Awards[edit]

Notes[edit]

  1. ^ Stahlschmidt was mistaken; P-40s did not carry cannons.
  2. ^ A description of this action from the Allied side can be found on the Clive Caldwell page.

Victories[edit]

No Date Time Unit & Airfield Gruppe Kommandeur[22] Location / Planquad Claimed Aircraft Source / Comments[10]
1 15 June 1941 11.40 2./JG 27 - Ain-el-Gazala Hptm Eduard Neumann Sollum Hurricane C.2036/II Nr.81537/42; of RAF 73 Sqn
2 20 November 1941 12.20 Stab I./JG 27 - Ain-el-Gazala Hptm Eduard Neumann SE of Tobruk Martin 167 (Maryland) C.2036/II Nr. 89253/42; of SAAF 21 Sqn
3 20 November 1941 12.25 Stab I./JG 27 - Ain-el-Gazala Hptm Eduard Neumann SE of Tobruk Martin 167 (Maryland) C.2036/II; of SAAF 21 Sqn
4 20 November 1941 12.30 Stab I./JG 27 - Ain-el-Gazala Hptm Eduard Neumann SE of Tobruk Martin 167 (Maryland) C.2036/II Nr. 89253/42; of SAAF 21 Sqn
5 27 November 1941 16.20 Stab I./JG 27 - Ain-el-Gazala Hptm Eduard Neumann S of El Adem Hurricane C.2036/II
6 14 December 1941 11.20 Stab I./JG 27 - Martuba Hptm Eduard Neumann S of Tmimi Curtiss P-40 C.2036/I Nr. 89286/42
7 11 January 1942 12.48 Stab I./JG 27 - Agedabia Hptm Eduard Neumann NE of Agedabia P-40 (Kittyhawk) C.2036/II Nr. 101541/43; of RAAF 3 Sqn
8 22 January 1942 12.50 Stab I./JG 27 - Agedabia Hptm Eduard Neumann E of Gtafia P-40 (Kittyhawk) C.2036/II Nr. 101541/42; P/O McIntosh of RAAF 3 Sqn
9 22 May 1942 7.50 2./JG 27 - Martuba Hptm Eduard Neumann SW of Tmimi P-40 (Kittyhawk) C.2036/II Nr. 100039/43; of RAF 112 or 250 Sqn
10 29 May 1942 7.49 2./JG 27 - Tmimi Hptm Eduard Neumann N of Fort Acroma P-40 (Kittyhawk) C.2036/II Nr. 100039/43; of RAF 450 Sqn
11 13 June 1942 6.52 2./JG 27 - Tmimi Hptm Gerhard Homuth Tobruk Hurricane II C.2036/II Nr. 101541/43; of RAF 213 Sqn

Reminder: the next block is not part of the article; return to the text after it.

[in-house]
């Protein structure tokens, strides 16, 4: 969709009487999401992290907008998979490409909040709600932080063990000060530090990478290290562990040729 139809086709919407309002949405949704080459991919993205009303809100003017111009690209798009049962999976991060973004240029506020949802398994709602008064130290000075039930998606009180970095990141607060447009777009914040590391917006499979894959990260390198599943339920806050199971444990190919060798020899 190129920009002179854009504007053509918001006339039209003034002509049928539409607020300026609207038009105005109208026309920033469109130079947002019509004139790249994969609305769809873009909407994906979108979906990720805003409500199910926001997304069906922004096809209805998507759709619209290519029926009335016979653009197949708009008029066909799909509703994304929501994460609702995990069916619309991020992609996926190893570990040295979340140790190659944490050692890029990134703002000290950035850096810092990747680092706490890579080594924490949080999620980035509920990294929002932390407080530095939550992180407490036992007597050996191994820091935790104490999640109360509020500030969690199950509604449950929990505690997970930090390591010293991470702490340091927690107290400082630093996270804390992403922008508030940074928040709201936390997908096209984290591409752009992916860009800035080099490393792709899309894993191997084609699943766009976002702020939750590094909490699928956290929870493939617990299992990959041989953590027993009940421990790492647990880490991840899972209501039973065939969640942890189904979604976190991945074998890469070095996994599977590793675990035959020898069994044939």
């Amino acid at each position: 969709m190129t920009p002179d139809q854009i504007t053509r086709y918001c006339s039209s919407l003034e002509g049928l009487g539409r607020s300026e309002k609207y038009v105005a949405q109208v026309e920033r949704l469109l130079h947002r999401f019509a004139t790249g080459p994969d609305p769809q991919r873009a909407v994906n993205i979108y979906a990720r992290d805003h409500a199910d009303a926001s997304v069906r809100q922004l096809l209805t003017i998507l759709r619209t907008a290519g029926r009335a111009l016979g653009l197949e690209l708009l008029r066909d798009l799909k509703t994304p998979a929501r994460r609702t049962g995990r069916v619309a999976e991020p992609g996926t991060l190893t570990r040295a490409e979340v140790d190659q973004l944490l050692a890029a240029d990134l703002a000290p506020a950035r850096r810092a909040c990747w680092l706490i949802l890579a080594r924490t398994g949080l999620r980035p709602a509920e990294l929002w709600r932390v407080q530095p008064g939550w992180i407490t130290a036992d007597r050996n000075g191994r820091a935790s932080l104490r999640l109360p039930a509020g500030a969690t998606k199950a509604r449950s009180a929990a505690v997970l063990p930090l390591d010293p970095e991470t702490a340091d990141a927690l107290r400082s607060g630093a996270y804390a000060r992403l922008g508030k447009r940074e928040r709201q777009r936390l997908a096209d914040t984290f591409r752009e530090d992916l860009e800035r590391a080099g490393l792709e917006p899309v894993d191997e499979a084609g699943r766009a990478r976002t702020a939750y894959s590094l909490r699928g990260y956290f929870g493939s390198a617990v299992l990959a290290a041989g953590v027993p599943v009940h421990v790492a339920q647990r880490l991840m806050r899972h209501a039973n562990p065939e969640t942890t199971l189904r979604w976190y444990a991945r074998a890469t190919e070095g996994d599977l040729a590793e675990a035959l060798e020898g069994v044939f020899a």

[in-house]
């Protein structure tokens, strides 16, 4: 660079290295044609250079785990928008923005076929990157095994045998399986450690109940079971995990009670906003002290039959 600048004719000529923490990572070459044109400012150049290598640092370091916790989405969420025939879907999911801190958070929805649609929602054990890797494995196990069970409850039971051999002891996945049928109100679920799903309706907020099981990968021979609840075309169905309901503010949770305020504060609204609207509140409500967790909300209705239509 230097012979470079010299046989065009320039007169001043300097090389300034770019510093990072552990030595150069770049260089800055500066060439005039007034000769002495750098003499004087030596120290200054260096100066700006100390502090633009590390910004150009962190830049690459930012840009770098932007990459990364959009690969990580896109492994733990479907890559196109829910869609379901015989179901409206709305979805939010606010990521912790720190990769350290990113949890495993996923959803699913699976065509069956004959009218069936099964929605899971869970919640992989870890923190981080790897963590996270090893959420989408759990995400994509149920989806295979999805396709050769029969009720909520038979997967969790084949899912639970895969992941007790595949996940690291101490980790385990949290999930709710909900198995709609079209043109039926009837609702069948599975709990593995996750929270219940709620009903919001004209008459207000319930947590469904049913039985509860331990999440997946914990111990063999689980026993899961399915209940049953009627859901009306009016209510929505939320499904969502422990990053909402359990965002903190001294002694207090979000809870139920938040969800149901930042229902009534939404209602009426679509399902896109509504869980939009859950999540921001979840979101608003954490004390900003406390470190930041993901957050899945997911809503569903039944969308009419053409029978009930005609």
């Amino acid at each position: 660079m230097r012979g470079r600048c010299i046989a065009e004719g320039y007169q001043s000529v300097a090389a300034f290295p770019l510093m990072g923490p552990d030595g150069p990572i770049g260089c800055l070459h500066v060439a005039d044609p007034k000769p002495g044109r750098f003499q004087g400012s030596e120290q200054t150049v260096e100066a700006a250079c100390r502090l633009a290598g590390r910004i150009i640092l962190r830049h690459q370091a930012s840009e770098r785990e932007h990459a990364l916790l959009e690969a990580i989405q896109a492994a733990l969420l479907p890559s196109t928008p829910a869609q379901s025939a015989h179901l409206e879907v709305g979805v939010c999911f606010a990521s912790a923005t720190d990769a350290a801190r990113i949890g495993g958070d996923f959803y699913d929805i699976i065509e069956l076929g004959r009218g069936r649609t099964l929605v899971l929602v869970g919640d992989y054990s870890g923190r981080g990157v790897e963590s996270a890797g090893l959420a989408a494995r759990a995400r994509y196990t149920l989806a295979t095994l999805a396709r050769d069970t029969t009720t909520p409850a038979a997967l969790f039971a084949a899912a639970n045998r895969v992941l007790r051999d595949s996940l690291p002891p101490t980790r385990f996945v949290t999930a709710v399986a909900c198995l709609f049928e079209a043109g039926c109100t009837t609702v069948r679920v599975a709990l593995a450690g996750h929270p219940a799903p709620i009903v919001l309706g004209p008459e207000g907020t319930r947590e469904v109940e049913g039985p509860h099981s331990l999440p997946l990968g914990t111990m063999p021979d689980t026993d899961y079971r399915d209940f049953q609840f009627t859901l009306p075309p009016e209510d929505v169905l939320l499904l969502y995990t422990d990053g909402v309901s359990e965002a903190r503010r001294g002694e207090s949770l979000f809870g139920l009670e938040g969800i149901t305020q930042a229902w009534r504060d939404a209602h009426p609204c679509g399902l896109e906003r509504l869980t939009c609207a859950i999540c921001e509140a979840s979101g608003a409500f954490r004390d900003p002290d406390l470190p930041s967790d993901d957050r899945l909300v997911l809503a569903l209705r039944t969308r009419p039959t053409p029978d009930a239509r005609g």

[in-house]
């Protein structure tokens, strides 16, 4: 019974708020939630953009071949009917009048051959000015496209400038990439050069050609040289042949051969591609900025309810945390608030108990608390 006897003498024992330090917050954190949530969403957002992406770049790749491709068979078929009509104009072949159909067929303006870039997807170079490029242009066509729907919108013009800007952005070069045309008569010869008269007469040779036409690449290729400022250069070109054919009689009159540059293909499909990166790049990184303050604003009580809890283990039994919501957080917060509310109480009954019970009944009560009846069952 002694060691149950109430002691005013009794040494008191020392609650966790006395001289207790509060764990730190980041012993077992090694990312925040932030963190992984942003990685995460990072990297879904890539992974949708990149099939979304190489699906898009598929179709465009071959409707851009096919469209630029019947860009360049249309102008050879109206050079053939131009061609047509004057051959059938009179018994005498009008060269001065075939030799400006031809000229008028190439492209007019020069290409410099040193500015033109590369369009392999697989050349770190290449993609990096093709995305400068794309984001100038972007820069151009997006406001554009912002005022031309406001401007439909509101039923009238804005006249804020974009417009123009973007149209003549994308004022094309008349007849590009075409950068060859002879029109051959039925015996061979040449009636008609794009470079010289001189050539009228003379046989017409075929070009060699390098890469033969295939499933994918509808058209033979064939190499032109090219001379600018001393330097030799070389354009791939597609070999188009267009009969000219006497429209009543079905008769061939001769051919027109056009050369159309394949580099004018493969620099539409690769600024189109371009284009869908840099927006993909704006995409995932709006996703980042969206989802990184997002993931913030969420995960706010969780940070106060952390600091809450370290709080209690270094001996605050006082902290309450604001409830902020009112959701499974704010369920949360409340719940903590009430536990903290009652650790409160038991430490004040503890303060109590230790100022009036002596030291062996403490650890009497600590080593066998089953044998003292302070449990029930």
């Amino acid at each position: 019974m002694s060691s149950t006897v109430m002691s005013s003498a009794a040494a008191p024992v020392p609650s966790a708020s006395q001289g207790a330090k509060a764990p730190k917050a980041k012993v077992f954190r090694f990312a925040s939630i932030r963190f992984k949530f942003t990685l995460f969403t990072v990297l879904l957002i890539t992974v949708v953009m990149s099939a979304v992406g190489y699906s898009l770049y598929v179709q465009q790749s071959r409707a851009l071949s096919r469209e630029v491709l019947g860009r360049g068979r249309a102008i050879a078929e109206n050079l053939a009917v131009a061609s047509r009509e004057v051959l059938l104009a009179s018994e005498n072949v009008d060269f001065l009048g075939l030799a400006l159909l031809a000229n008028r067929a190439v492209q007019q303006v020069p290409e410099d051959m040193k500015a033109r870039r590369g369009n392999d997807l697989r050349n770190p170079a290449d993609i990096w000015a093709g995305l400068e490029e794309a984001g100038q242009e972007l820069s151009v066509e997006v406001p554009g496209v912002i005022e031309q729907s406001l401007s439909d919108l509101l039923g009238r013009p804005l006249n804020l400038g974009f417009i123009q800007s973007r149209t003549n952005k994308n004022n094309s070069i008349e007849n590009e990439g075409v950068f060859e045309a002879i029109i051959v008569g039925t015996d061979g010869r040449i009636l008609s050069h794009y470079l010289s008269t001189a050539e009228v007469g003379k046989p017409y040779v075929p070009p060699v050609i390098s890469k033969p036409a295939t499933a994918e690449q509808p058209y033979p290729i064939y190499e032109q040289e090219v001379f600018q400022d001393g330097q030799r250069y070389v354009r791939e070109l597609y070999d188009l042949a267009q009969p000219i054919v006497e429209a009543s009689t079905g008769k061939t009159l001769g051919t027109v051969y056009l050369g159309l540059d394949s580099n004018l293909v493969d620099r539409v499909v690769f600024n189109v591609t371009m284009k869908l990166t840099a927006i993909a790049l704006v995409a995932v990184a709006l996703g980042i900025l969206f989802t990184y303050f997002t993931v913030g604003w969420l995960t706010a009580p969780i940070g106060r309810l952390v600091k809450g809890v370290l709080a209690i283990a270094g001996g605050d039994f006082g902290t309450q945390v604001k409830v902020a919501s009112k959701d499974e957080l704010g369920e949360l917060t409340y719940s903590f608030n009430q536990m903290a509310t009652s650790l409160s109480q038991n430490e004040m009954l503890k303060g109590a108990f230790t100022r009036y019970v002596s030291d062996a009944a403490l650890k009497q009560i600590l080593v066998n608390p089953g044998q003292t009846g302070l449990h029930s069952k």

12 14 June 1942 11.08 2./JG 27 - Tmimi Hptm Gerhard Homuth NNW of Gambut P-40 (Tomahawk) C.2036/II Nr. 101541/43; of SAAF 5 Sqn
13 16 June 1942 15.25 2./JG 27 - Ain-el-Gazala Hptm Gerhard Homuth SW of Gambut Curtiss P-40 C.2036/II Nr. 103614/43
14 26 June 1942 12.20 2./JG 27 - Sidi Barrani Hptm Gerhard Homuth SW of Mersa-Matruh Hurricane II C.2036/II Nr. 103946/43
15 26 June 1942 12.27 2./JG 27 - Sidi Barrani Hptm Gerhard Homuth 15 km W of Mersa-Matruh Hurricane II Prien & Bock
16 26 June 1942 12.30 2./JG 27 - Sidi Barrani Hptm Gerhard Homuth W of Mersa-Matruh Curtiss P-40 C.2036/II Nr. 103946/43
17 26 June 1942 19.06 2./JG 27 - Sidi Barrani Hptm Gerhard Homuth SSW of Mersa-Matruh Curtiss P-40 C.2036/II Nr. 103946/43
18 27 June 1942 13.05 2./JG 27 - Bir-el-Astas Hptm Gerhard Homuth 10 km SE of Fuka Hurricane II Prien & Bock
19 2 July 1942 6.25 2./JG 27 - Bir-el-Astas Hptm Gerhard Homuth N of Fuka Beaufighter C.2036/II Nr. 103946/43; of RAF 252 Sqn
20 2 July 1942 18.23 2./JG 27 - Mumin Busak Hptm Gerhard Homuth Burg-el-Arab P-40 (Kittyhawk) C.2036/II Nr. 103946/43; of SAAF 2 Sqn
21 3 July 1942 15.09 2./JG 27 - Mumin Busak Hptm Gerhard Homuth SE of El-Alamein Hurricane II C.2036/II Nr. 103946/43; of RAF 213 Sqn
22 3 July 1942 15.15 2./JG 27 - Mumin Busak Hptm Gerhard Homuth E of El-Alamein Hurricane II C.2036/II Nr. 103946/43
23 4 July 1942 6.30 2./JG 27 - Mumin Busak Hptm Gerhard Homuth E of El-Alamein Curtiss P-40 C.2036/II Nr. 103946/43
24 4 July 1942 6.32 2./JG 27 - Mumin Busak Hptm Gerhard Homuth SE of El-Alamein Curtiss P-40 C.2036/II Nr. 103946/43
25 4 July 1942 8.25 2./JG 27 - Mumin Busak Hptm Gerhard Homuth El-Alamein Hurricane II C.2036/II Nr. 103946/43; of RAF 213 Sqn
26 4 July 1942 17.05 2./JG 27 - Mumin Busak Hptm Gerhard Homuth SW of Burg-el-Arab Hurricane II C.2036/II Nr. 103946/43; of SAAF 1 Sqn
27 7 July 1942 6.02 2./JG 27 - Mumin Busak Hptm Gerhard Homuth 10 km NE of El Daba Gladiator (CR.42) C.2036/II Nr. 103946/43; or Albacore RN 826 Sqn
28 8 July 1942 10.32 2./JG 27 - Turbiya Hptm Gerhard Homuth SE of El-Alamein Hurricane IIC C.2036/II Nr. 103946/43; of RAF 33 Sqn
29 8 July 1942 10.35 2./JG 27 - Turbiya Hptm Gerhard Homuth S of Burg-el-Arab Hurricane IIC C.2036/II Nr. 103946/43; of RAF 33 Sqn